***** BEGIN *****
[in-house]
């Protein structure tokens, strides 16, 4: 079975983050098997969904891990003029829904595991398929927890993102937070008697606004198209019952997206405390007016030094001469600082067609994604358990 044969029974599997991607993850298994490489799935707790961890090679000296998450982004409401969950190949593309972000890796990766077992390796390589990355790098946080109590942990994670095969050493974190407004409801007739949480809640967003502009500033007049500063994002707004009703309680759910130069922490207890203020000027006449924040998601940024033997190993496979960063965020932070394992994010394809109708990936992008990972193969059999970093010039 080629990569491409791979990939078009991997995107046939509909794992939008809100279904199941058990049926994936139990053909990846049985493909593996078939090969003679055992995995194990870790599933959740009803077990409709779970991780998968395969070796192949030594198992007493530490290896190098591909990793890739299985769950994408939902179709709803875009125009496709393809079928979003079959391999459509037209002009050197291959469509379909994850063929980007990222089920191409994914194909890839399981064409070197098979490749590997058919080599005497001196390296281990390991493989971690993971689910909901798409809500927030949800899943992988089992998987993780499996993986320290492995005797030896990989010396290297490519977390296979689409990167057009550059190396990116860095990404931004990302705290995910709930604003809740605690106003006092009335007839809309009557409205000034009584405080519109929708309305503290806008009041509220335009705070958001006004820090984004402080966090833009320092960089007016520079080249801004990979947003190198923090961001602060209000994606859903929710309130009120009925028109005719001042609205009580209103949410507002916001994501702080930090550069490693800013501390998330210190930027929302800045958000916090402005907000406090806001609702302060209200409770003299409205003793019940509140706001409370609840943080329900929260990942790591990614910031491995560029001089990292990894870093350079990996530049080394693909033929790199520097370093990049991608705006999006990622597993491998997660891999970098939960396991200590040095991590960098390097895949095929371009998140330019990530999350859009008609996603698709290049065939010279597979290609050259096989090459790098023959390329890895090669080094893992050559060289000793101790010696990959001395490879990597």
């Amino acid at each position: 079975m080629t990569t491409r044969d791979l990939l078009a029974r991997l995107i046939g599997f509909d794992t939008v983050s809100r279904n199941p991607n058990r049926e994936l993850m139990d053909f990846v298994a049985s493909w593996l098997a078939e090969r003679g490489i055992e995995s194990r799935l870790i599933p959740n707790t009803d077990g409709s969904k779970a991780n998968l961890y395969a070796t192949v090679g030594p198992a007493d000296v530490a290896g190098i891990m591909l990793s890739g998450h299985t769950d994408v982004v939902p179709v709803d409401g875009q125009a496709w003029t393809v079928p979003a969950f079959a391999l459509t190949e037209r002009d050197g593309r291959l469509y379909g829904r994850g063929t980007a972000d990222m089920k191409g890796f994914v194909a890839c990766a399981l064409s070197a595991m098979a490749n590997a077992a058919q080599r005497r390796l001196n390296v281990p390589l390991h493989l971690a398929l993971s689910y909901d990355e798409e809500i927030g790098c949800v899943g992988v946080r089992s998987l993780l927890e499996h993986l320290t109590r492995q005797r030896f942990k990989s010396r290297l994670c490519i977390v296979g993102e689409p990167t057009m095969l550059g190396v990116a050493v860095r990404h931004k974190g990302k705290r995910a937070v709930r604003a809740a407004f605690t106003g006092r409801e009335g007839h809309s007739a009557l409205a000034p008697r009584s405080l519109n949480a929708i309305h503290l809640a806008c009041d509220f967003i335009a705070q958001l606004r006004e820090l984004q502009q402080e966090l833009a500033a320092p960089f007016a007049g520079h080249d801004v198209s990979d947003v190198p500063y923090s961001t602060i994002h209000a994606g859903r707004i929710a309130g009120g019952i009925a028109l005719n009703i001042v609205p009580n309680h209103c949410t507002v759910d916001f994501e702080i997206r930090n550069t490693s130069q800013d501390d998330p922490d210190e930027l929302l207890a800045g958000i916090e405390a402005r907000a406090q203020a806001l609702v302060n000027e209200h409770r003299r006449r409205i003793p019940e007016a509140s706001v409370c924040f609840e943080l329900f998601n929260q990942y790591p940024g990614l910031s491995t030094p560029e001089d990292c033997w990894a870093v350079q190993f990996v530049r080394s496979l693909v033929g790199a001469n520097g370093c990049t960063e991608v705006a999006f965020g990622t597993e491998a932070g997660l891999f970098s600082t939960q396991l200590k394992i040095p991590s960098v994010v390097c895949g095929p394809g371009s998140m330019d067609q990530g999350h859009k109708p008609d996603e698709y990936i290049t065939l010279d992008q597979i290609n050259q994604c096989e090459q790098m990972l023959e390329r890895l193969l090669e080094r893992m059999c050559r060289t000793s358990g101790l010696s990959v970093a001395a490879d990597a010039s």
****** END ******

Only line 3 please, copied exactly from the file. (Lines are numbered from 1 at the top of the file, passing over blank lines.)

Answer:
């Amino acid at each position: 079975m080629t990569t491409r044969d791979l990939l078009a029974r991997l995107i046939g599997f509909d794992t939008v983050s809100r279904n199941p991607n058990r049926e994936l993850m139990d053909f990846v298994a049985s493909w593996l098997a078939e090969r003679g490489i055992e995995s194990r799935l870790i599933p959740n707790t009803d077990g409709s969904k779970a991780n998968l961890y395969a070796t192949v090679g030594p198992a007493d000296v530490a290896g190098i891990m591909l990793s890739g998450h299985t769950d994408v982004v939902p179709v709803d409401g875009q125009a496709w003029t393809v079928p979003a969950f079959a391999l459509t190949e037209r002009d050197g593309r291959l469509y379909g829904r994850g063929t980007a972000d990222m089920k191409g890796f994914v194909a890839c990766a399981l064409s070197a595991m098979a490749n590997a077992a058919q080599r005497r390796l001196n390296v281990p390589l390991h493989l971690a398929l993971s689910y909901d990355e798409e809500i927030g790098c949800v899943g992988v946080r089992s998987l993780l927890e499996h993986l320290t109590r492995q005797r030896f942990k990989s010396r290297l994670c490519i977390v296979g993102e689409p990167t057009m095969l550059g190396v990116a050493v860095r990404h931004k974190g990302k705290r995910a937070v709930r604003a809740a407004f605690t106003g006092r409801e009335g007839h809309s007739a009557l409205a000034p008697r009584s405080l519109n949480a929708i309305h503290l809640a806008c009041d509220f967003i335009a705070q958001l606004r006004e820090l984004q502009q402080e966090l833009a500033a320092p960089f007016a007049g520079h080249d801004v198209s990979d947003v190198p500063y923090s961001t602060i994002h209000a994606g859903r707004i929710a309130g009120g019952i009925a028109l005719n009703i001042v609205p009580n309680h209103c949410t507002v759910d916001f994501e702080i997206r930090n550069t490693s130069q800013d501390d998330p922490d210190e930027l929302l207890a800045g958000i916090e405390a402005r907000a406090q203020a806001l609702v302060n000027e209200h409770r003299r006449r409205i003793p019940e007016a509140s706001v409370c924040f609840e943080l329900f998601n929260q990942y790591p940024g990614l910031s491995t030094p560029e001089d990292c033997w990894a870093v350079q190993f990996v530049r080394s496979l693909v033929g790199a001469n520097g370093c990049t960063e991608v705006a999006f965020g990622t597993e491998a932070g997660l891999f970098s600082t939960q396991l200590k394992i040095p991590s960098v994010v390097c895949g095929p394809g371009s998140m330019d067609q990530g999350h859009k109708p008609d996603e698709y990936i290049t065939l010279d992008q597979i290609n050259q994604c096989e090459q790098m990972l023959e390329r890895l193969l090669e080094r893992m059999c050559r060289t000793s358990g101790l010696s990959v970093a001395a490879d990597a010039s």